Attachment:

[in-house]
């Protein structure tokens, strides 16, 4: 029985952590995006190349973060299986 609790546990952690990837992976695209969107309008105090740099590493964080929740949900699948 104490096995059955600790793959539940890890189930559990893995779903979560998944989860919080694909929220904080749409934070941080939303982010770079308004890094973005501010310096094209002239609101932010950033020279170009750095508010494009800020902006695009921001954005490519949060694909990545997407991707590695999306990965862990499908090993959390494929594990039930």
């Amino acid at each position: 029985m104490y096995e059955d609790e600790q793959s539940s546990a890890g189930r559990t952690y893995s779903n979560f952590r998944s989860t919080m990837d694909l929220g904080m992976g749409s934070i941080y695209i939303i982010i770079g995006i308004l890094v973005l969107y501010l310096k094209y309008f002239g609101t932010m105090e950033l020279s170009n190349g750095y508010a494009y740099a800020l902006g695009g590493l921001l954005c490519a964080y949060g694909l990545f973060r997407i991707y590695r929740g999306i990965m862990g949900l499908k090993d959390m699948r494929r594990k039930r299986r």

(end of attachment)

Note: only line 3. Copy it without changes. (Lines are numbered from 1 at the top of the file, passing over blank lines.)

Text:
């Amino acid at each position: 029985m104490y096995e059955d609790e600790q793959s539940s546990a890890g189930r559990t952690y893995s779903n979560f952590r998944s989860t919080m990837d694909l929220g904080m992976g749409s934070i941080y695209i939303i982010i770079g995006i308004l890094v973005l969107y501010l310096k094209y309008f002239g609101t932010m105090e950033l020279s170009n190349g750095y508010a494009y740099a800020l902006g695009g590493l921001l954005c490519a964080y949060g694909l990545f973060r997407i991707y590695r929740g999306i990965m862990g949900l499908k090993d959390m699948r494929r594990k039930r299986r």